Furthermore, modified artifacts appeared in Coptic art, especially in the early period. The Coptic artist modified artworks significantly, which affected the Coptic textiles, especially tapestry. For example, the paintings were modified to be semi-human, semi-animal, and semi-bird. This was not because of the poor skills, but the Coptic artist who inherited the great Ancient Egyptian civilization had a religious and artistic philosophy. It might be due to the artistic features of the time.
In the early Islamic era, the modification of artworks was significant for religious purposes because painting and sculpture of the people and the animals were prohibited or undesirable. Therefore, the Muslim artist did not depict nature. Instead, he modified it greatly or adopted floral motifs and Arabic scripts.
If he used human and animal depictions, he made significant modifications to the dimensions. Thus, he benefited from the Sasanian and Ancient Near Eastern arts that were ruled by the Muslims. The artists in these areas modified their artworks based on imagination in deducing the shapes of animals or combining animals and birds. In the present artifact, the artist made substantial modifications to the birds.
He implemented them using a needle accurately, illustrating significant skill in implementation using metal threads. The selections of colors were successful. For example, the vivid red background attracts attention. Once seen, the artifact seems to be a unique colorful figure with its vivid and attractive red color. It shows a whole life with the reflections of the rainbow.
This integrated life comprises floral nature with leaflets of different lengths hanging down suggesting stability and environmental cohabitation. Their dark color within the brilliant red background. These leaves may belong to wild plants, suggesting harmony between the environment and the plants. In other words, they grow naturally and comfortably to highlight the artistic stability of the painting items.
The textile was implemented in a creative manner artistically. In terms of color selection and dimension, many eastern artistic traditions united, including accuracy, floral motifs, modified birds to mirror the spirit of the nature-loving artist. For example, birds were modified with unique flying wings to enrich the textile.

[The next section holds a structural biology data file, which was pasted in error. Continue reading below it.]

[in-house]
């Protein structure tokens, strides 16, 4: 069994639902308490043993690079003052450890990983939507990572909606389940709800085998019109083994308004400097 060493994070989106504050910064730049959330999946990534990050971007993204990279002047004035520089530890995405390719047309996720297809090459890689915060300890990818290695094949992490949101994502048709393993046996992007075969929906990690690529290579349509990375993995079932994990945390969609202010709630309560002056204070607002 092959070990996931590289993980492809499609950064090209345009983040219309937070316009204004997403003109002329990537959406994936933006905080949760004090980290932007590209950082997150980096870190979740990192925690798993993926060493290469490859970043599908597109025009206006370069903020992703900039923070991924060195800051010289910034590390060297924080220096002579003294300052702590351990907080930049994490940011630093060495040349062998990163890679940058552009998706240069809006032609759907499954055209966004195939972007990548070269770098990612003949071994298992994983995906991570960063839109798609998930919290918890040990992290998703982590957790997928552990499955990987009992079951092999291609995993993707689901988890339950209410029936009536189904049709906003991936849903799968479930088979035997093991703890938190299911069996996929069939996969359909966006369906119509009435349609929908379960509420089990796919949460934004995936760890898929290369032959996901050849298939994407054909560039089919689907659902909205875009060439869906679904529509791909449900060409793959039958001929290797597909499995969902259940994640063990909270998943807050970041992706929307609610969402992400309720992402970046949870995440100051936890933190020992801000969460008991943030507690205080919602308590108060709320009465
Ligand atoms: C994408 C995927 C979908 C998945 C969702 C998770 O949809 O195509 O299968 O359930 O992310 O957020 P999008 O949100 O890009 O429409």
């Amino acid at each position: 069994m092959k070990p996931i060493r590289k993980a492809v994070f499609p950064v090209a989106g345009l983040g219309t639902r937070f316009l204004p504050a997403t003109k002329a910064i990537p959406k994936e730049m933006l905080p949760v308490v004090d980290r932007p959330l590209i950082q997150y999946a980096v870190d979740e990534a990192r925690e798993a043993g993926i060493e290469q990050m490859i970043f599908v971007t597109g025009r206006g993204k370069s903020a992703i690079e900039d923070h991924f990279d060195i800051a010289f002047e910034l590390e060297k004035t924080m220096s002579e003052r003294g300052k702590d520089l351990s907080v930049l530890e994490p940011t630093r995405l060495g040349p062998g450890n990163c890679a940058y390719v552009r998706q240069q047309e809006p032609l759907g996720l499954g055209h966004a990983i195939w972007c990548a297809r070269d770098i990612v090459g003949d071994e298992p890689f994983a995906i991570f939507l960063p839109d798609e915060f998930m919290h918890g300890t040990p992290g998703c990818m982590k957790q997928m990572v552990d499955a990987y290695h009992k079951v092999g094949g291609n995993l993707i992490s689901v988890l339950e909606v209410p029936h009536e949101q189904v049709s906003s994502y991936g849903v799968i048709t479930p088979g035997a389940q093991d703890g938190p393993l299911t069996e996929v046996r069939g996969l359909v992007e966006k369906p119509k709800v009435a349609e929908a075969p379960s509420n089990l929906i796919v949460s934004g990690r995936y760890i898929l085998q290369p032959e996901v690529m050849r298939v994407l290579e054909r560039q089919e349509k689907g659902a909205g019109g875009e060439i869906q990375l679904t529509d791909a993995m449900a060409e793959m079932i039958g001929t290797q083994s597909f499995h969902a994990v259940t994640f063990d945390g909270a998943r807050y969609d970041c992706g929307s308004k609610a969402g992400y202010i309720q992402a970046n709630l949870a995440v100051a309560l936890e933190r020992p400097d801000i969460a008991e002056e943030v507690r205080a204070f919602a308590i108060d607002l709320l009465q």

The tails had slight bowing, affirming the birds’ stable movement. The coherent and stable movement of the wings and tails suggest that the birds are aware of their objectives. Furthermore, the birds’ direction indicates the unity of objectives. Their coherent and stable movement suggests complete understanding in these places and familiarity with their positions.
Although the dimensions of birds are not atypical in terms of embodiment because of modifications and being 2D only, the dimensions between the body, tail, wing, and head were modified by the artist and differed completely from nature. The artist could create an amazing picture of the embodied birds moving towards a certain objective.
Studying the stand of the textile illustrates that it is made of hard white wood and measures 120 cm × 120 cm, but the textile measures 85 cm × 90 cm. The textile is fixed on a linen cloth on a wooden stand with external square wooden corners with a periphery of 4 cm × 4 cm × 4 m × 4 cm. Additionally, the wooden corners were supported in the middle with two white wooden planks with a periphery of 2.5 cm × 3.5 cm × 2.5 cm × 3.5 cm to support the surrounding blanks containing the cloth holding the textile. The first blank is about 37 cm to the right of the external frame, while the second one is 36 cm to the left of the external frame. The frame is cross-fixed in the middle with a wooden blank that measures 2.5 cm × 3.5 cm × 2.5 cm × 3.5 cm in order not to bend over the archaeological textile (see Figure 3).
The archaeological textile is fixed from the corners in the middle area of the linen cloth using magic stitches of a mean thick red silk yarn. It contains metal threads on a pale green background appearing from some lost parts. In the right low part, a large area and some small areas of the metal threads used to implement the paintings are lost. However, the background is almost complete, but with accumulated dirt and dust affecting the main color and turning it pale. Therefore, the green color is light and covered with much dust and dirt caused by air pollutants.
Many metal threads appear single and stretching down-up due to the loss of many metal threads connected with them. Some threads are slope, and others appear in the parts of the archaeological textile as they are disconnected from the others that lost integrity on the background. They are soft single hairy yarns.
Figure 3. Background of the archaeological textile and the wooden stand.